When dreaming of a window-seat view on a flight to the Caribbean, one color comes to mind: blue. Or, more specifically, that sparkling turquoise-blue that can only be found in nature when the water is crystal clear, the sand is white, and the sun is shining.
But anyone who has flown over the area in the seven months since hurricanes Irma and Maria caused widespread devastation has probably noticed another, less idyllic shade of blue: royal blue FEMA tarps covering the missing or damaged roofs of residents' homes.
On the U.S. Virgin Island of St. Croix, which was largely spared by Irma but hit hard by Maria, the blue of the water finally overpowers the blue of the roofs once again. Ninety percent of all businesses have reopened, according to St. Croix Chamber of Commerce president Edgar Bengoa, and power has been restored. The island's oldest hotel, The Buccanneer, which played a vital role in post-storm rehabilitation efforts by housing relief workers for months, is fully operational, and the first new hotel in 31 years, The Fred, is welcoming visitors to Frederiksted. Restaurants from Savant and Balter to Zion and the new Uptown Eatery even came together in early April to celebrate the island's culinary scene with the St. Croix Food and Wine Experience — fittingly, this year, themed “Resiliency in Action.”
Still, traces of Maria's wrath remain on roadsides littered with downed power lines and hillsides that are less green than usual because there are fewer trees to shade them. But really, now is a better time than ever to visit St. Croix for a true taste of the optimistic, proud, and welcoming spirit that makes it so much more than a beautiful beach destination.
That is clearer than ever when lifelong resident Sharon Rosario, assistant director of communications at the USVI Department of Tourism (and, it becomes obvious about 15 minutes into traveling around town with her, the island's unofficial mayor), speaks about the annual Crucian Christmas Festival held in December.
“There was this giant tree down in the middle of the road,” she said, scrolling through photos of smiling Crucians in their gorgeous, bright costumes. “So we danced around it!”
It's clear at the St. George Village Botanical Garden, where another fallen tree is not only being kept alive, but an entire garden is being built around it for what will soon be a breathtaking outdoor wedding venue.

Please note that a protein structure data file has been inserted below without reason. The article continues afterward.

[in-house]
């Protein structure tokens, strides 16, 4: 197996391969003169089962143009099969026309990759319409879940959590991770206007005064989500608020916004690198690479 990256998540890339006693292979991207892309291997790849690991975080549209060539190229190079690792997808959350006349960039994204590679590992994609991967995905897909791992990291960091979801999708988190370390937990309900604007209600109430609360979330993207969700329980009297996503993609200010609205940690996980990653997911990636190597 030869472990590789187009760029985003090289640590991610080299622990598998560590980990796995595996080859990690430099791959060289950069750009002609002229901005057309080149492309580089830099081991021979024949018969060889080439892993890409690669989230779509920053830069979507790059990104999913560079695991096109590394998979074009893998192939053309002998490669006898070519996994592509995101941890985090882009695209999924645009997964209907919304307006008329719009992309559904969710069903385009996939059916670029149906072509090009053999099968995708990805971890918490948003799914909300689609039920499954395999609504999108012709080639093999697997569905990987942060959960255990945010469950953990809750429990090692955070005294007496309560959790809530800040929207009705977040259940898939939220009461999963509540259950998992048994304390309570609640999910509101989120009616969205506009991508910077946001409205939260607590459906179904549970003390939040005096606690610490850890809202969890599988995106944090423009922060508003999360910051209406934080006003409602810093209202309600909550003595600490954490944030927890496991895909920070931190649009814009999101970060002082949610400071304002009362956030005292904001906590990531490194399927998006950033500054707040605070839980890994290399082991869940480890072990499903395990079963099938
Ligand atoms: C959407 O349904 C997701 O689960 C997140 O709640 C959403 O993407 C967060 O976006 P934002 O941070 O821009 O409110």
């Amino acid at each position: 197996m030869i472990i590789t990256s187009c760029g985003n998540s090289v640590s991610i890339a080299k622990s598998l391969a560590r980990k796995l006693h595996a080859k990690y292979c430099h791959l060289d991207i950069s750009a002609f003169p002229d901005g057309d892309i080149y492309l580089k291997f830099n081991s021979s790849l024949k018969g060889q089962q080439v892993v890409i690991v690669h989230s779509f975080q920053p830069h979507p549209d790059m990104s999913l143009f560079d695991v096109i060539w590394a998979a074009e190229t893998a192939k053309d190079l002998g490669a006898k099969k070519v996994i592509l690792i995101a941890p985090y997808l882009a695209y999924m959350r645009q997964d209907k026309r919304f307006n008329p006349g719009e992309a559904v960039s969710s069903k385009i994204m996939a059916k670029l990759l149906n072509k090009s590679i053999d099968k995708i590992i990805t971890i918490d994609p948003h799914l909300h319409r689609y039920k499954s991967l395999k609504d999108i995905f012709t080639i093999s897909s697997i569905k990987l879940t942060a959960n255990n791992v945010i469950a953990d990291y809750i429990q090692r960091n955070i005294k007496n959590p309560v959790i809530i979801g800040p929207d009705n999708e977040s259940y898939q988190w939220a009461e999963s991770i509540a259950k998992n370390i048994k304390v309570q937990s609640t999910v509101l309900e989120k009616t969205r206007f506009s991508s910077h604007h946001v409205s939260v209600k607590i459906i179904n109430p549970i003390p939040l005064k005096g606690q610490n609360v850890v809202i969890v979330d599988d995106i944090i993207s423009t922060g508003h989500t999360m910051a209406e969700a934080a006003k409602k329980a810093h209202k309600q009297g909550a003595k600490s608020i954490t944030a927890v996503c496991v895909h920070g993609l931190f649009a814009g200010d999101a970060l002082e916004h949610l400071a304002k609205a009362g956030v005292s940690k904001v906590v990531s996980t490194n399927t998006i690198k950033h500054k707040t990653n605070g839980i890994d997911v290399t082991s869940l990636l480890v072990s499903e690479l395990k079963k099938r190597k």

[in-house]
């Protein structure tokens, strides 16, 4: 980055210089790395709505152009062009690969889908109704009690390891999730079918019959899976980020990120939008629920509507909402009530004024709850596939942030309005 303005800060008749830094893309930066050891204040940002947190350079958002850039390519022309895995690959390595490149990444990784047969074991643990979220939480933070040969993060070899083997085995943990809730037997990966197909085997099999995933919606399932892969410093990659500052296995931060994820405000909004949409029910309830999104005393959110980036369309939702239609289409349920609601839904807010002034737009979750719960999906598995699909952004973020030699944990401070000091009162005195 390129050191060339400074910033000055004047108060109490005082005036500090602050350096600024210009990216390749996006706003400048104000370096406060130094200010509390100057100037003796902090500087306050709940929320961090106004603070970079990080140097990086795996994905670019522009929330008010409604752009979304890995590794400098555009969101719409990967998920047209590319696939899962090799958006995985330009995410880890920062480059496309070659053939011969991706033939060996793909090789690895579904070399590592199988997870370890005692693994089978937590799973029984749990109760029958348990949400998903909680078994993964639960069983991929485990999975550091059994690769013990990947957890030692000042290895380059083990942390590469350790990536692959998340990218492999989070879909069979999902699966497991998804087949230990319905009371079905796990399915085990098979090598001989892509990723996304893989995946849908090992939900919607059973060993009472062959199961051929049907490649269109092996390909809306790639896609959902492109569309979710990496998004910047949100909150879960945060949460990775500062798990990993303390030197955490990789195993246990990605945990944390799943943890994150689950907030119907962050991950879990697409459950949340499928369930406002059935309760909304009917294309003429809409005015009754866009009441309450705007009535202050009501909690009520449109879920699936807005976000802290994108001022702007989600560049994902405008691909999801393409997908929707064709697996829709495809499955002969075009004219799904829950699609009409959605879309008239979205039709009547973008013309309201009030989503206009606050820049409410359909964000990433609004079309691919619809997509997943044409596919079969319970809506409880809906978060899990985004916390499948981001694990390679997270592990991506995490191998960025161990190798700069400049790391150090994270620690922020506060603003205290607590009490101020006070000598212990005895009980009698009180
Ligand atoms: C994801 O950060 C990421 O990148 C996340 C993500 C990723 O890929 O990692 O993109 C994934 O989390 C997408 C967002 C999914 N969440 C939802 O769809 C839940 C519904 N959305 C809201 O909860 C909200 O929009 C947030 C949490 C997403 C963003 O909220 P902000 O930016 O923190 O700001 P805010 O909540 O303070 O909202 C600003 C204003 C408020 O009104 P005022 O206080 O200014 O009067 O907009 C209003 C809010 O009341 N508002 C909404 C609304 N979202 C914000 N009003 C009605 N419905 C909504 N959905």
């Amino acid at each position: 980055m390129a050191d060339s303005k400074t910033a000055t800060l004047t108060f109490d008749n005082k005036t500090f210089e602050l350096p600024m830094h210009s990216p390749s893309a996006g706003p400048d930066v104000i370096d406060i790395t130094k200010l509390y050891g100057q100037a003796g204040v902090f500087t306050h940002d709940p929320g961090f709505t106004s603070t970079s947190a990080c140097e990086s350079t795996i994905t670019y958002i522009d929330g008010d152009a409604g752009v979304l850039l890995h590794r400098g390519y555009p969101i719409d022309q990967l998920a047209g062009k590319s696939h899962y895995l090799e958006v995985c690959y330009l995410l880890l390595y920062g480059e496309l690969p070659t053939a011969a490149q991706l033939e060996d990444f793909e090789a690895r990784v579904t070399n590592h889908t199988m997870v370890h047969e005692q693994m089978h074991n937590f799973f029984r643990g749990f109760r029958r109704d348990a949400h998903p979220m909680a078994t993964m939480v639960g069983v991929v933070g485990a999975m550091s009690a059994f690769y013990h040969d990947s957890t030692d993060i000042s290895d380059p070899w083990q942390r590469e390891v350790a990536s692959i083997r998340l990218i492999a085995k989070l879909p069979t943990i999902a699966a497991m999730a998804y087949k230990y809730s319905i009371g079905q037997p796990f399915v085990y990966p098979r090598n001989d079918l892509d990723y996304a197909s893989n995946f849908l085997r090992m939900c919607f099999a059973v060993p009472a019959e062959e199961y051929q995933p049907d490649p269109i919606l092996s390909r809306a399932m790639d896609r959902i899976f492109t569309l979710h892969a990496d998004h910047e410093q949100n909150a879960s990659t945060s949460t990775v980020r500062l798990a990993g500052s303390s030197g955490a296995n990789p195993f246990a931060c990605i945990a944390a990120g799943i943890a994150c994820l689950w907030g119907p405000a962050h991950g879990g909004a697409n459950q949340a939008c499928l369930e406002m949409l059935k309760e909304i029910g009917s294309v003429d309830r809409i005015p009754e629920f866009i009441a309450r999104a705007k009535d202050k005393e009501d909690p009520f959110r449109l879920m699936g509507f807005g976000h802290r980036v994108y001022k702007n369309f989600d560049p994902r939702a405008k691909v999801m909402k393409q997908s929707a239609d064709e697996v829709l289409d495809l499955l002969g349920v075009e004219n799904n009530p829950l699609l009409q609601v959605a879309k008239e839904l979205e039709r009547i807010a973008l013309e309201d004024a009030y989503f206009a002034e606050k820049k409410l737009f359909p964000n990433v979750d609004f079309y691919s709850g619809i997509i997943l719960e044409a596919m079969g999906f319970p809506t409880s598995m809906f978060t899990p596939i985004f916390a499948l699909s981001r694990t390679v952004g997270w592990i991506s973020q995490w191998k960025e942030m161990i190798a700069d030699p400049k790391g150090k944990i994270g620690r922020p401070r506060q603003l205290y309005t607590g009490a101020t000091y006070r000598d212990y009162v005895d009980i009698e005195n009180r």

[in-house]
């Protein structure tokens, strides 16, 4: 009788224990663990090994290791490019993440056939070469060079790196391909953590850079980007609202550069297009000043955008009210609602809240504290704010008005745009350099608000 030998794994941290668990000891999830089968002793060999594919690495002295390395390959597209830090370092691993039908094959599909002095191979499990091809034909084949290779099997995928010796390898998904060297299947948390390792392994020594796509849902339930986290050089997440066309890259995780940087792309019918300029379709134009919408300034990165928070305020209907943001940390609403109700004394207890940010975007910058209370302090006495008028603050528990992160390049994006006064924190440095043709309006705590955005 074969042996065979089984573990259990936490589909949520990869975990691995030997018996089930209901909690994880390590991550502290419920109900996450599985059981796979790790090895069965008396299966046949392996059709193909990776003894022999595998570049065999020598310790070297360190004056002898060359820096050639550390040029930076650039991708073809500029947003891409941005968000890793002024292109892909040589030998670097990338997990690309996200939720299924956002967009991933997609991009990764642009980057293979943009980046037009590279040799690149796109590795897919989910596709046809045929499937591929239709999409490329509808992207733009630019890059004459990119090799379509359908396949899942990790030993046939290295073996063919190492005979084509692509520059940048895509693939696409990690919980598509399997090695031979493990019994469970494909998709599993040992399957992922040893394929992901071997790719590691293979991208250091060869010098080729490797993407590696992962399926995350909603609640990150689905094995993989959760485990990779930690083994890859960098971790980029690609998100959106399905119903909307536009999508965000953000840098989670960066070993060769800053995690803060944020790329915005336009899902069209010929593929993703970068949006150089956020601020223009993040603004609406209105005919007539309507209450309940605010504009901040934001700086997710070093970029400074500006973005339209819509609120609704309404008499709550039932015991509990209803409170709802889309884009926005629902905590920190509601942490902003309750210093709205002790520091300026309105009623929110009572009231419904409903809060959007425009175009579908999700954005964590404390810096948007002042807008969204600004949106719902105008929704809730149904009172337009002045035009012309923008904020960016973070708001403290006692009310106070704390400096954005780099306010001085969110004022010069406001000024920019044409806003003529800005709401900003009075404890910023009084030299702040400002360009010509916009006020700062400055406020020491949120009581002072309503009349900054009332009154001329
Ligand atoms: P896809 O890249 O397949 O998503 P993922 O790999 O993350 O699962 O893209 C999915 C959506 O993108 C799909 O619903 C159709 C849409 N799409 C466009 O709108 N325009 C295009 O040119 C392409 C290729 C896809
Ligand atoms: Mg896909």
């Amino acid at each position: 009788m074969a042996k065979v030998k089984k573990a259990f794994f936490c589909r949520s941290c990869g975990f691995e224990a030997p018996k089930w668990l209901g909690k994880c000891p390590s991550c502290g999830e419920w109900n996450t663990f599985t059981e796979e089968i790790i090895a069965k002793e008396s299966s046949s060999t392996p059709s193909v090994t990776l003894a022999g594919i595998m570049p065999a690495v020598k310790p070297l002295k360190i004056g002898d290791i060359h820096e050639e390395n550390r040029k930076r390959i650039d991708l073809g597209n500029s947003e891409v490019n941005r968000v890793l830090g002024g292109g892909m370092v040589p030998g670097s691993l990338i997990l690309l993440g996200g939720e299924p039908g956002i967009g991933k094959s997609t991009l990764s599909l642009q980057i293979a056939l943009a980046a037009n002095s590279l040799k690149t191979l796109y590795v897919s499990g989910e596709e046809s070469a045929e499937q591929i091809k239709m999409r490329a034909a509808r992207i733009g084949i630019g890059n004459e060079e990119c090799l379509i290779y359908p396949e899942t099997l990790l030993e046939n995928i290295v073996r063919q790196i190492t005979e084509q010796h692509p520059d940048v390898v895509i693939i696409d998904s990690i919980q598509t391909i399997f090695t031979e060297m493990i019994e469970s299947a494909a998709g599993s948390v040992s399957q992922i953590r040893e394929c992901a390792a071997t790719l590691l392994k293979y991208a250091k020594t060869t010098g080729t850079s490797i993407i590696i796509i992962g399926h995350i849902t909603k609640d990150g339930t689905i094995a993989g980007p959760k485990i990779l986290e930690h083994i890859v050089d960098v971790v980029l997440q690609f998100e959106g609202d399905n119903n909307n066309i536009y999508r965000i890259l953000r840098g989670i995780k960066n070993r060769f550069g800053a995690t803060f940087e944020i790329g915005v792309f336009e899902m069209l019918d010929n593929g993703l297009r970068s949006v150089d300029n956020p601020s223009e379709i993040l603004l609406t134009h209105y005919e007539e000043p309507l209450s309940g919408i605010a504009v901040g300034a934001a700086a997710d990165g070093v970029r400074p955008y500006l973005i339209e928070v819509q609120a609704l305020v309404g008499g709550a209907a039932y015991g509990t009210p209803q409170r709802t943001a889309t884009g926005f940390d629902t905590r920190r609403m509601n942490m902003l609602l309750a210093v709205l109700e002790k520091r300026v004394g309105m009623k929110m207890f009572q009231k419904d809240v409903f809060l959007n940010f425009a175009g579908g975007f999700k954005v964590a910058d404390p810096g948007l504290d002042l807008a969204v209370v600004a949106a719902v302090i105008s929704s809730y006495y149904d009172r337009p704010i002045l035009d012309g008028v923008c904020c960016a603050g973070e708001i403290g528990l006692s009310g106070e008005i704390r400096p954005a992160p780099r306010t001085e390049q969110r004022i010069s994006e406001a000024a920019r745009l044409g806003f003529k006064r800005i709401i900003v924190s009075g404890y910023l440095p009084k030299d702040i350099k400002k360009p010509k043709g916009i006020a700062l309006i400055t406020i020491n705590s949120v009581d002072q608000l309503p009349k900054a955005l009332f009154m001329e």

And it's clear at every restaurant or bar where someone from the continental U.S. is raving to a stranger-turned-friend about their decision to relocate there for good, post-storm leaks or home repair delays aside.
After all, it doesn't take long to become a Crucian “cousin,” as Rosario took to calling us, no matter where you're traveling from. Just don't let the relaxed rhythm of the Caribbean Sea hypnotize you into staying at your resort; you'll miss so much if you don't venture out for a roadside lunch, a gas station party (yes, that's a thing), or an early morning at the fish and farmers' market. Rent a car and explore the 28-mile-long island from end to end, and who knows — the next expat chatting blissfully about the vacation that changed their life's path forever could be you.
There are direct flights to St. Croix from Miami, Atlanta, Charlotte, and San Juan. The average summer flight from New York City is about $300-400 round-trip, according to Google Flights, with a stopover in San Juan or Miami. Many cruise ships stop in Frederiksted as well. And U.S. citizens don't even need a passport.
Where to Stay
The Buccaneer, the oldest hotel on the island and the only one with an on-site golf course, played host to Michael Jackson on multiple occasions and was featured on Sean Lowe's season of “The Bachelor.”
The 70-year-old, bubblegum-pink resort in Christiansted has 138 rooms and a six-bedroom villa, all with ocean views, on 340 acres that encompass two pools and three beaches. There are family-friendly cottages, water sports, reefs for snorkeling, and an iguana trail kids can explore with an on-site camp counselor during the day while parents relax on one of the expansive waterfront balconies or in a hammock with a cocktail.
To book: Expedia.com, from $299 per night